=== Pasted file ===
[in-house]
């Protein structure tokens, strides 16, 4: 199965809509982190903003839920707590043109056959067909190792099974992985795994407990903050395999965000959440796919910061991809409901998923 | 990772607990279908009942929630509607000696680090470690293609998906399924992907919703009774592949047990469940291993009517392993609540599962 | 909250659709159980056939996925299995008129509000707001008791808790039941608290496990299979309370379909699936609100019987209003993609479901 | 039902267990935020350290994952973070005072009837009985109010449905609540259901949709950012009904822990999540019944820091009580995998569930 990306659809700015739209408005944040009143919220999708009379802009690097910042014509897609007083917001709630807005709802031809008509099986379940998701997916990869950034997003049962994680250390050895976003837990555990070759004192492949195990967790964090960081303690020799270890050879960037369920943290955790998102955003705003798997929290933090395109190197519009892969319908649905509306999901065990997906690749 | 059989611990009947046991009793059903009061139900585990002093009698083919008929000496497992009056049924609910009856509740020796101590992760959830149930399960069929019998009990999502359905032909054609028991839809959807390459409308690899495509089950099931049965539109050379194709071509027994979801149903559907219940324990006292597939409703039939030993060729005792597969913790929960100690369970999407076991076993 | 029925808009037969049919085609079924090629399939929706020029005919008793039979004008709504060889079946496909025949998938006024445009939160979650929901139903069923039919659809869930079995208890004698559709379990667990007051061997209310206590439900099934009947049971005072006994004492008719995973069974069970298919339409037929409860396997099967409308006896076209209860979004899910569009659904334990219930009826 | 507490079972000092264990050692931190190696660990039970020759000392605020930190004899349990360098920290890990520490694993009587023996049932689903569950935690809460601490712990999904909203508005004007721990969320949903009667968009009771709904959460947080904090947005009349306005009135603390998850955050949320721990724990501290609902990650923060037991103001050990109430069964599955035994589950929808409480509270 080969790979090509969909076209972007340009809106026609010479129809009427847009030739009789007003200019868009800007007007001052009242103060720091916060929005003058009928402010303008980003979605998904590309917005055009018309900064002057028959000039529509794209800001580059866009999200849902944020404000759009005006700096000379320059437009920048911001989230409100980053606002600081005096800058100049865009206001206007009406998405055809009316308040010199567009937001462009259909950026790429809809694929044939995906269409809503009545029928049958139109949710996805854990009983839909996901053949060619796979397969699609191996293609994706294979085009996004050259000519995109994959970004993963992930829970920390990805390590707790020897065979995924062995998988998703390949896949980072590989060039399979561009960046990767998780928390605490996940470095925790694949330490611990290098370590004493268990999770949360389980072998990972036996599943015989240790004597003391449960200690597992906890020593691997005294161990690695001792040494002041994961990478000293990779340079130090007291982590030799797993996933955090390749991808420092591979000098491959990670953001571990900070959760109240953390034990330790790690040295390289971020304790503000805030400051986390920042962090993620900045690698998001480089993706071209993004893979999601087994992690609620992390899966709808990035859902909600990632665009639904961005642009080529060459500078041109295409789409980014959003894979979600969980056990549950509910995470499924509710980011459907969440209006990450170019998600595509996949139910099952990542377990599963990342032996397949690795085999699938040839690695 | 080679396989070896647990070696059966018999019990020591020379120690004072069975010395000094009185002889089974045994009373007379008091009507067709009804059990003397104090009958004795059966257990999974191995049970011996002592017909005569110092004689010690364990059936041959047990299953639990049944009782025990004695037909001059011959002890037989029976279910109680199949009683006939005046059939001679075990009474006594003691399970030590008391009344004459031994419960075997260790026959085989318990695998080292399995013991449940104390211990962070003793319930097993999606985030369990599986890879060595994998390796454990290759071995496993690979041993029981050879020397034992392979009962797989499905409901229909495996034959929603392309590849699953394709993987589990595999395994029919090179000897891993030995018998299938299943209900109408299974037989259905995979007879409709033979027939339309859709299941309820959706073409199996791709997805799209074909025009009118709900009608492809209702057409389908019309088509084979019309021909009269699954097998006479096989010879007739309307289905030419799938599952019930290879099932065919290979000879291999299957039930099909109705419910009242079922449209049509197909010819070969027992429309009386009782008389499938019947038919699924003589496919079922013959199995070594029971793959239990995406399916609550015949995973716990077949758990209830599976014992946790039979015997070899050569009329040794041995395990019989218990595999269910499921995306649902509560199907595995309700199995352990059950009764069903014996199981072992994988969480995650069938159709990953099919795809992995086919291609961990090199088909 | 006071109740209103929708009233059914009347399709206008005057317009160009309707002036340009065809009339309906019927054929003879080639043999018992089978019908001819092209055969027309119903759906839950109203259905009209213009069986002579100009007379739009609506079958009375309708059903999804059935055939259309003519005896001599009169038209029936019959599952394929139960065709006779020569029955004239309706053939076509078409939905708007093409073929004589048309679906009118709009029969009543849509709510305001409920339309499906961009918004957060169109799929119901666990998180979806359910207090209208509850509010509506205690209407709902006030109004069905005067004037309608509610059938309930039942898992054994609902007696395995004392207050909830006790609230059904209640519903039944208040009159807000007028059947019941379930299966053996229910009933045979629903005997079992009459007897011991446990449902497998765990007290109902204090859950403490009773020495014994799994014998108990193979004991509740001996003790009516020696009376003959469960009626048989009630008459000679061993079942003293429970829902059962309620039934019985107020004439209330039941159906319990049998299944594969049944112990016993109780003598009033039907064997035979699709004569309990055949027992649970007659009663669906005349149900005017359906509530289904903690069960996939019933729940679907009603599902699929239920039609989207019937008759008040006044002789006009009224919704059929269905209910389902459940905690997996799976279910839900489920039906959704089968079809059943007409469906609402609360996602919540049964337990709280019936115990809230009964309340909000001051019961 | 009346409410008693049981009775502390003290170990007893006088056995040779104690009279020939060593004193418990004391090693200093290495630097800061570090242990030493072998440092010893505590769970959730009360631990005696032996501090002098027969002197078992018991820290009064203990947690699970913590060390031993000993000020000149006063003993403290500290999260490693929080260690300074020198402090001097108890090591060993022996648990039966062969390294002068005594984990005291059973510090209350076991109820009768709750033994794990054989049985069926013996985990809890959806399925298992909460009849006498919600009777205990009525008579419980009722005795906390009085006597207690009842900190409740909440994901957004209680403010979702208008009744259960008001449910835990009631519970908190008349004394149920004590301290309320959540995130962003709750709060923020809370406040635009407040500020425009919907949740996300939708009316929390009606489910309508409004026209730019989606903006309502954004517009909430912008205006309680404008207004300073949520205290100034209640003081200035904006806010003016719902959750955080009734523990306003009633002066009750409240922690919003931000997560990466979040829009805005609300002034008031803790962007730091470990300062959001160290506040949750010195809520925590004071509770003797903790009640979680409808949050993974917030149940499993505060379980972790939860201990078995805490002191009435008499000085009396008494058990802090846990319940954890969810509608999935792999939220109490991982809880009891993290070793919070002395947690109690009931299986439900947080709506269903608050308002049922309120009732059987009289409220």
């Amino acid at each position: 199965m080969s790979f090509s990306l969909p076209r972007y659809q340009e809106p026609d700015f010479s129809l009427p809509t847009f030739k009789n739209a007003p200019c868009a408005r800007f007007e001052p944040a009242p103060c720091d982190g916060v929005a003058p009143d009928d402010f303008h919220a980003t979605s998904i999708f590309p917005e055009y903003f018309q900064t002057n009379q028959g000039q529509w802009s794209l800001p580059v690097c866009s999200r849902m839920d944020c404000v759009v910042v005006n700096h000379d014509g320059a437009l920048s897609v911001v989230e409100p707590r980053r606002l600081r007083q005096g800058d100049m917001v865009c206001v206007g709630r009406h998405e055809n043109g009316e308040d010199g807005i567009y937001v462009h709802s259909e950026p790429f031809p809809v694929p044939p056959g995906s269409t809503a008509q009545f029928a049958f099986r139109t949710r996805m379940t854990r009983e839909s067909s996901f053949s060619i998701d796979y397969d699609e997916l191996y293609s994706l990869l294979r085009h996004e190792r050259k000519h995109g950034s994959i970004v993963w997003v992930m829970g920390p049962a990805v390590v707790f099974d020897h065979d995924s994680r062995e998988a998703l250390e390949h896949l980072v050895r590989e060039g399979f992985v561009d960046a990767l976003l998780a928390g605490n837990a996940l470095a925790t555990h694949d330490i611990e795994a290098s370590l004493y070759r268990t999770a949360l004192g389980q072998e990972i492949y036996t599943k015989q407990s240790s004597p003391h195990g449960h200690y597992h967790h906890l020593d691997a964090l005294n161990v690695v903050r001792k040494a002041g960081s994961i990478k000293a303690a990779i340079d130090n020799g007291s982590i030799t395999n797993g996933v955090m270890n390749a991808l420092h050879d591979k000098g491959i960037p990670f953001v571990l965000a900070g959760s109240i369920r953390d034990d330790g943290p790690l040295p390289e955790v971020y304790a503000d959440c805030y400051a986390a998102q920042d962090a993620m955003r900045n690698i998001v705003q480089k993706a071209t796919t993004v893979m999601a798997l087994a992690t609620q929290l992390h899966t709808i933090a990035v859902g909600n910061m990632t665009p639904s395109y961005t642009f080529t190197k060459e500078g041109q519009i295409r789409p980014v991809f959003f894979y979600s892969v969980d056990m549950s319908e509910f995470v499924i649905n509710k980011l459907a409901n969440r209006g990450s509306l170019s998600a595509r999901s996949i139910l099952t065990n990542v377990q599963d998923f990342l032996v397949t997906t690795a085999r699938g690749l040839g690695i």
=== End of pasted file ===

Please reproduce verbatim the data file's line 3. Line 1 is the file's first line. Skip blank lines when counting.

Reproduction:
């Amino acid at each position: 199965m080969s790979f090509s990306l969909p076209r972007y659809q340009e809106p026609d700015f010479s129809l009427p809509t847009f030739k009789n739209a007003p200019c868009a408005r800007f007007e001052p944040a009242p103060c720091d982190g916060v929005a003058p009143d009928d402010f303008h919220a980003t979605s998904i999708f590309p917005e055009y903003f018309q900064t002057n009379q028959g000039q529509w802009s794209l800001p580059v690097c866009s999200r849902m839920d944020c404000v759009v910042v005006n700096h000379d014509g320059a437009l920048s897609v911001v989230e409100p707590r980053r606002l600081r007083q005096g800058d100049m917001v865009c206001v206007g709630r009406h998405e055809n043109g009316e308040d010199g807005i567009y937001v462009h709802s259909e950026p790429f031809p809809v694929p044939p056959g995906s269409t809503a008509q009545f029928a049958f099986r139109t949710r996805m379940t854990r009983e839909s067909s996901f053949s060619i998701d796979y397969d699609e997916l191996y293609s994706l990869l294979r085009h996004e190792r050259k000519h995109g950034s994959i970004v993963w997003v992930m829970g920390p049962a990805v390590v707790f099974d020897h065979d995924s994680r062995e998988a998703l250390e390949h896949l980072v050895r590989e060039g399979f992985v561009d960046a990767l976003l998780a928390g605490n837990a996940l470095a925790t555990h694949d330490i611990e795994a290098s370590l004493y070759r268990t999770a949360l004192g389980q072998e990972i492949y036996t599943k015989q407990s240790s004597p003391h195990g449960h200690y597992h967790h906890l020593d691997a964090l005294n161990v690695v903050r001792k040494a002041g960081s994961i990478k000293a303690a990779i340079d130090n020799g007291s982590i030799t395999n797993g996933v955090m270890n390749a991808l420092h050879d591979k000098g491959i960037p990670f953001v571990l965000a900070g959760s109240i369920r953390d034990d330790g943290p790690l040295p390289e955790v971020y304790a503000d959440c805030y400051a986390a998102q920042d962090a993620m955003r900045n690698i998001v705003q480089k993706a071209t796919t993004v893979m999601a798997l087994a992690t609620q929290l992390h899966t709808i933090a990035v859902g909600n910061m990632t665009p639904s395109y961005t642009f080529t190197k060459e500078g041109q519009i295409r789409p980014v991809f959003f894979y979600s892969v969980d056990m549950s319908e509910f995470v499924i649905n509710k980011l459907a409901n969440r209006g990450s509306l170019s998600a595509r999901s996949i139910l099952t065990n990542v377990q599963d998923f990342l032996v397949t997906t690795a085999r699938g690749l040839g690695i």